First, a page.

Welcome to the Phase 4 Ground Weekly Report!
2 4 6 8 Everybody Correlate!
Correlator team had a conference call on Thursday 5 April 2018. Jordan, Brennan, Ed, and I talked on the conference bridge Ed set up for us for about 45 minutes. We covered a lot of ground and got some idea of next steps. We have a repository that has GNU Radio draft blocks that do the Pi/2 BPSK demodulation and decoding, and we need to get it working as a correlator.
We also have a correlation estimation block in GNU Radio that has an issue.
Brennan Ashton reviewed our block and didn’t see any major issues yet, and then went out to see what he could see about the correlation estimation block.
Please review Brennan’s pull request here:
This is an attempt to solve this issue here:
Which if successful will help us and a lot of other people.
This effort is in progress and will be updated as the code is reviewed and feedback from GNU Radio given.
We have a 10GHz filter design proposed from Jeffrey Pawlan.
It covers the 10GHz amateur band, has 0.1dB variation over the band, 0.1dB insertion loss, and 20-30dB return loss. It’s a high-performance filter and we are talking about how to get it published, how many prototypes to build, and what the potential market might be. Here’s the first four documents from Jeffrey. These are in the repository at the link in the notes. If you have feedback we want to hear it.
Block Party at GNU Radio Conference 2018
We are sponsoring a Block Party at GNU Radio Conference 2018. This is a multi-day hackfest, workshop, and summit all about making an open source DVB-S2 and DVB-S2X receiver in GNU Radio. Come and help. We have five solid technical docents for the event and could use more. The goal is to bring blocks and write blocks on site, test interoperability, and leave the conference with a working DVB-S2 receiver. This is the central mission for successful continued research and development and we need all hands on deck.
If you’ve have never coded a block in GNU Radio, then don’t worry. It wasn’t until the past year that I had ever coded up a block for GNU Radio. I just had never needed to. There is a series of guided tutorials from GNU Radio’s website. The link is in the notes.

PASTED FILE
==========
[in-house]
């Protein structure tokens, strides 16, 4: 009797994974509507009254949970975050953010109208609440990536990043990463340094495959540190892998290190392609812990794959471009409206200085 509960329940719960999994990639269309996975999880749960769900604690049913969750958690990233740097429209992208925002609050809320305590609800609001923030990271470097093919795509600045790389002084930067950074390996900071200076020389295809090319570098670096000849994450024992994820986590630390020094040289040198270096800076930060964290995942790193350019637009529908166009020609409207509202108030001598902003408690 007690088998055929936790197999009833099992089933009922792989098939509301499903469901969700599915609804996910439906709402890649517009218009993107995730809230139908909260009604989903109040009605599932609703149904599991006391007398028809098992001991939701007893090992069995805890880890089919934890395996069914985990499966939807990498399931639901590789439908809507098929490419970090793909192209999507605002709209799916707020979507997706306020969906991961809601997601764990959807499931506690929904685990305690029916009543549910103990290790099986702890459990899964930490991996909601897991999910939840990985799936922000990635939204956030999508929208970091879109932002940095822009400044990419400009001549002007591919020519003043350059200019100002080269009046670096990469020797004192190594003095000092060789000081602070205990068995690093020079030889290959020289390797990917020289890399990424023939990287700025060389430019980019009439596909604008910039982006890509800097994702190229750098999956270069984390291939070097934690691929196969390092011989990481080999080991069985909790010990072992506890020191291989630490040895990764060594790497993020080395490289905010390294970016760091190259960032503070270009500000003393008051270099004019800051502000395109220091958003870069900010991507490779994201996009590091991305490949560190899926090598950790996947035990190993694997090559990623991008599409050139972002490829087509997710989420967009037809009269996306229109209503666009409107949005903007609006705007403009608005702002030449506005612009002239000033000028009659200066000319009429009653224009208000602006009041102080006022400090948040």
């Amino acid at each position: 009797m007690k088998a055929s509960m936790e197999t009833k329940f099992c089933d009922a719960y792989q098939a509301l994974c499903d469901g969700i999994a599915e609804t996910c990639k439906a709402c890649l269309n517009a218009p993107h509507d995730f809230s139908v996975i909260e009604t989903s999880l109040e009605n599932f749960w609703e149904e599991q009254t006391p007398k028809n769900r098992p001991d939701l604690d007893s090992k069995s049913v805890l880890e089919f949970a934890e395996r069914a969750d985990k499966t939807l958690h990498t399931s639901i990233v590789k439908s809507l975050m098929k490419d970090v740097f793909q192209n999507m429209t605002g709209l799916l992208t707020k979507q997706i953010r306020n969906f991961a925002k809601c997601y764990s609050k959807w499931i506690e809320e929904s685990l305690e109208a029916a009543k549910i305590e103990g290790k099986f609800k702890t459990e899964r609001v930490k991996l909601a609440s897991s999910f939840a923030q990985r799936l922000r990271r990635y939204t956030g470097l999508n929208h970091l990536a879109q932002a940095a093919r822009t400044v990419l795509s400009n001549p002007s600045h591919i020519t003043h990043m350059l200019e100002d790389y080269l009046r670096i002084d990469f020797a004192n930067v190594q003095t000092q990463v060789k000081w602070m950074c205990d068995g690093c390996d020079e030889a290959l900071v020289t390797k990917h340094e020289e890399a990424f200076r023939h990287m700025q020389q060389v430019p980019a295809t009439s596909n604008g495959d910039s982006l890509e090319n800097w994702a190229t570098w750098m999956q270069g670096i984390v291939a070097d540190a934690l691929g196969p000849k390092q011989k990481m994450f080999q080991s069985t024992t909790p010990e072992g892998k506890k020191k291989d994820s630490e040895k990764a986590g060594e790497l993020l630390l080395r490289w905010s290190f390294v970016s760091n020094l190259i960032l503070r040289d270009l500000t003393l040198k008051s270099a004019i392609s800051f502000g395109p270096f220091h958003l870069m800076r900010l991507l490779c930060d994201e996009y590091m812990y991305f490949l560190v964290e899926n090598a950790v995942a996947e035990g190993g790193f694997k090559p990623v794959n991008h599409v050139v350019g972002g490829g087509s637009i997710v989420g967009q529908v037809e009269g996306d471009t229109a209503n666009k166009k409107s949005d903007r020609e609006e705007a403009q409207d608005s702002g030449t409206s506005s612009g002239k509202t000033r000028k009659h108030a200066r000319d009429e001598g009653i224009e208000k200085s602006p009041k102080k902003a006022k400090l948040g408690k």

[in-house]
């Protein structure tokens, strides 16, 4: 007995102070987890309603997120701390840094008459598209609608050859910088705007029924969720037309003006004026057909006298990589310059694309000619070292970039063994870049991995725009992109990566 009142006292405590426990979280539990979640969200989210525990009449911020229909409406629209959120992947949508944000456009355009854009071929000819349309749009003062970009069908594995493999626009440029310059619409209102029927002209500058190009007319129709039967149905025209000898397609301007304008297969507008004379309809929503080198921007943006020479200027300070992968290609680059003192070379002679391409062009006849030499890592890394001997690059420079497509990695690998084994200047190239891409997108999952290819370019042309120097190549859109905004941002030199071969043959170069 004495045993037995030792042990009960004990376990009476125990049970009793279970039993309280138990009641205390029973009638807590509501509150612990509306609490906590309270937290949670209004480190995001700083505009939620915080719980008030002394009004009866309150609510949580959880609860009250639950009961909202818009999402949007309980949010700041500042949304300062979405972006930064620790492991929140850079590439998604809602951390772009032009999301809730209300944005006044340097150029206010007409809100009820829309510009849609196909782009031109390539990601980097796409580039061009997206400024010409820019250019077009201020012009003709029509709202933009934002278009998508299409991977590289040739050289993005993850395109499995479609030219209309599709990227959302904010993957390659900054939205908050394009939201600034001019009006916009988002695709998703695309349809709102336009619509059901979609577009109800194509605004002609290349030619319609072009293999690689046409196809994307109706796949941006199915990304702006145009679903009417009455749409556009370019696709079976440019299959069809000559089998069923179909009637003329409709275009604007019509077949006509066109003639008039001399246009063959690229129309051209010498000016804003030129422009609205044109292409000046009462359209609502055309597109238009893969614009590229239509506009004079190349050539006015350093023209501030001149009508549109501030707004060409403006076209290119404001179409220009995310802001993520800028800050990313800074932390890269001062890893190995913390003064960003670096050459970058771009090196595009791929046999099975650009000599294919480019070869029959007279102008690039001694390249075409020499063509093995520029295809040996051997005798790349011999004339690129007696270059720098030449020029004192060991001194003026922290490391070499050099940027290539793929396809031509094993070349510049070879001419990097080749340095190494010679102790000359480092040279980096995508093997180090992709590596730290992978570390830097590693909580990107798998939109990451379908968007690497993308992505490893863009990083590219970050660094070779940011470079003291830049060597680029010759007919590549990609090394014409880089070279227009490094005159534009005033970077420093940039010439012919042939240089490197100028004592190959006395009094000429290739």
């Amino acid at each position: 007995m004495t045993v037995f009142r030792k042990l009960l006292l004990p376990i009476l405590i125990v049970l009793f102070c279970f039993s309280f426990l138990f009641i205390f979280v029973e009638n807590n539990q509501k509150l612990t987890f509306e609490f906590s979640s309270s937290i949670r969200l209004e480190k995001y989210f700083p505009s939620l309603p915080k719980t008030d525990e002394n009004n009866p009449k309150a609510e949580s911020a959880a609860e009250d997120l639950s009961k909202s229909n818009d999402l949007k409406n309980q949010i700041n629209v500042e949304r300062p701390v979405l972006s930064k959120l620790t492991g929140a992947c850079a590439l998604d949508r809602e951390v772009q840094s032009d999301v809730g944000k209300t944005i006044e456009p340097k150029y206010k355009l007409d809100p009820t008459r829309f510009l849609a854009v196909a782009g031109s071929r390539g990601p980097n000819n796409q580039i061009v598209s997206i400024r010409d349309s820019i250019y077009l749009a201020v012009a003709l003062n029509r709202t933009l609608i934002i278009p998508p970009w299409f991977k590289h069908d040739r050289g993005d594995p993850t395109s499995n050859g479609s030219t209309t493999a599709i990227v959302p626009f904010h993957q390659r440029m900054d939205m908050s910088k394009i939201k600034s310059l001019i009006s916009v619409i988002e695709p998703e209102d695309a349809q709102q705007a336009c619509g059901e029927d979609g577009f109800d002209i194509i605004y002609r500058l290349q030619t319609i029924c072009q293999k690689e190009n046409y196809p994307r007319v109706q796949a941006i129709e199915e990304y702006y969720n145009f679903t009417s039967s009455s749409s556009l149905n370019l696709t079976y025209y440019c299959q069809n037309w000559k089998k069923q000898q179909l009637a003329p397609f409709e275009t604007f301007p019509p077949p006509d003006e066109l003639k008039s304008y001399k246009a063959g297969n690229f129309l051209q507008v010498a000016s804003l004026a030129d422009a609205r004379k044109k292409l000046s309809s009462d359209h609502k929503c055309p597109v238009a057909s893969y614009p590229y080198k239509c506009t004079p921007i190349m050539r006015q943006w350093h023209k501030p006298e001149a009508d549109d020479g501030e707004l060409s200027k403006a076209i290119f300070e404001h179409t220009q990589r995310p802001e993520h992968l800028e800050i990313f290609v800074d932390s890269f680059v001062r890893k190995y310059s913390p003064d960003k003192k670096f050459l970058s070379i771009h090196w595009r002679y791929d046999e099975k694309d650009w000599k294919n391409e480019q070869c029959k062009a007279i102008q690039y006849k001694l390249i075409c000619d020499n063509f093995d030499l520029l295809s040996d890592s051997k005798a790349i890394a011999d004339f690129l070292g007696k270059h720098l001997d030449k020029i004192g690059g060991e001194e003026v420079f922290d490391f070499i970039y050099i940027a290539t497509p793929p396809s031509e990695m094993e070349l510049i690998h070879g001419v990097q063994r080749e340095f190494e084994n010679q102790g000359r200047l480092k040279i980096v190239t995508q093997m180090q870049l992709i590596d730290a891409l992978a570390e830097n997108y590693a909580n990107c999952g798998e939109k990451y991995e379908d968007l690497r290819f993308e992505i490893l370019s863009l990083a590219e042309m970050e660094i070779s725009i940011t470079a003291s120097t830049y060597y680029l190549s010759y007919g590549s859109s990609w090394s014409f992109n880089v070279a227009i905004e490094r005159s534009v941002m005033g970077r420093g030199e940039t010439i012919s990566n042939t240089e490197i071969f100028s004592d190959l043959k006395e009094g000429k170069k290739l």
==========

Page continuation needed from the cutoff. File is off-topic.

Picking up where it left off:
Go there, or search them up with “gnu radio guided tutorials”, walk through them, and you will have the tools and the workflow experience to be able to contribute.
Having said that, if you are only comfortable coding in python or C++ then that’s ok too. If you have an idea for getting some part of the DVB-S2 digital signal processing done, and either don’t have time to work through block coding or pybombs distribution, then you can certainly still help by sharing your signal processing code. Don’t let GNU Radio block configuration stop you. You’re needed and appreciated.
KA9Q SDR – stereo field
Phil Karn has shared a work in progress with us. He calls it the KA9Q SDR. However, the module in this SDR code that I’d like to highlight is a stereo field audio adapter.
This works by taking in multicast audio streams. Each audio stream comes from an individual audio source, or participant. These participants in a round table audio conference are placed at different points in the stereo spectrum.
I’m writing a lightweight, modular SDR package that uses IP multicast
for inter-module communication. Multicasting is very flexible and
convenient for this sort of real-time application, and I really think
it should become standard practice.
One module is an audio decoder-player. I’m often running several SDRs
at once so I wrote it to handle multiple multicast streams. Since
several mixed audio streams can be confusing, I’ve been experimenting
with ways to help the user distinguish them.
I started with a simple text display that lists the streams and their
types and sources, highlighting those that are currently active. You
can individually adjust levels or ignore those you don’t want.
Since most sources are mono, I added the ability to give each one its
place in the stereo aural image. I’m trying to recreate the famous